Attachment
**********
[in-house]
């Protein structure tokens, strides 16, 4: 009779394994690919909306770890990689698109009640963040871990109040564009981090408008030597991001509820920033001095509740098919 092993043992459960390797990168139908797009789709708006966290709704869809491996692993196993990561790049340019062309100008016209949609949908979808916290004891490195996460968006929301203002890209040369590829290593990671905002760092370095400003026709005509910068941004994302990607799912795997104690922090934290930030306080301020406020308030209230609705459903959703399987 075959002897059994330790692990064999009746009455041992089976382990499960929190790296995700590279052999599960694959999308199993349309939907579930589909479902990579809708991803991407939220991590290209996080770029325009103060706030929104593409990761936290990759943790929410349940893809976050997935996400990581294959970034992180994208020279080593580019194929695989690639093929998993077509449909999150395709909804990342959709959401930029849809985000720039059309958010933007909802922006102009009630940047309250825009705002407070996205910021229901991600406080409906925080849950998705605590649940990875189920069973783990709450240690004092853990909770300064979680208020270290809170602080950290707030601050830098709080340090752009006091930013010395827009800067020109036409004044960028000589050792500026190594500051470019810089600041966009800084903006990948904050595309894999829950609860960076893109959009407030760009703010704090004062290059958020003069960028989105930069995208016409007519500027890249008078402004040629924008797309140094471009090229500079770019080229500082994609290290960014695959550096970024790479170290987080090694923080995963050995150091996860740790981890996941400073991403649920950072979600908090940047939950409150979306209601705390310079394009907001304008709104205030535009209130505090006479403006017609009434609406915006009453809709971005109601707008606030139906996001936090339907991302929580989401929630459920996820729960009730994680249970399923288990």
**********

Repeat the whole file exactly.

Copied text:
[in-house]
């Protein structure tokens, strides 16, 4: 009779394994690919909306770890990689698109009640963040871990109040564009981090408008030597991001509820920033001095509740098919 092993043992459960390797990168139908797009789709708006966290709704869809491996692993196993990561790049340019062309100008016209949609949908979808916290004891490195996460968006929301203002890209040369590829290593990671905002760092370095400003026709005509910068941004994302990607799912795997104690922090934290930030306080301020406020308030209230609705459903959703399987 075959002897059994330790692990064999009746009455041992089976382990499960929190790296995700590279052999599960694959999308199993349309939907579930589909479902990579809708991803991407939220991590290209996080770029325009103060706030929104593409990761936290990759943790929410349940893809976050997935996400990581294959970034992180994208020279080593580019194929695989690639093929998993077509449909999150395709909804990342959709959401930029849809985000720039059309958010933007909802922006102009009630940047309250825009705002407070996205910021229901991600406080409906925080849950998705605590649940990875189920069973783990709450240690004092853990909770300064979680208020270290809170602080950290707030601050830098709080340090752009006091930013010395827009800067020109036409004044960028000589050792500026190594500051470019810089600041966009800084903006990948904050595309894999829950609860960076893109959009407030760009703010704090004062290059958020003069960028989105930069995208016409007519500027890249008078402004040629924008797309140094471009090229500079770019080229500082994609290290960014695959550096970024790479170290987080090694923080995963050995150091996860740790981890996941400073991403649920950072979600908090940047939950409150979306209601705390310079394009907001304008709104205030535009209130505090006479403006017609009434609406915006009453809709971005109601707008606030139906996001936090339907991302929580989401929630459920996820729960009730994680249970399923288990």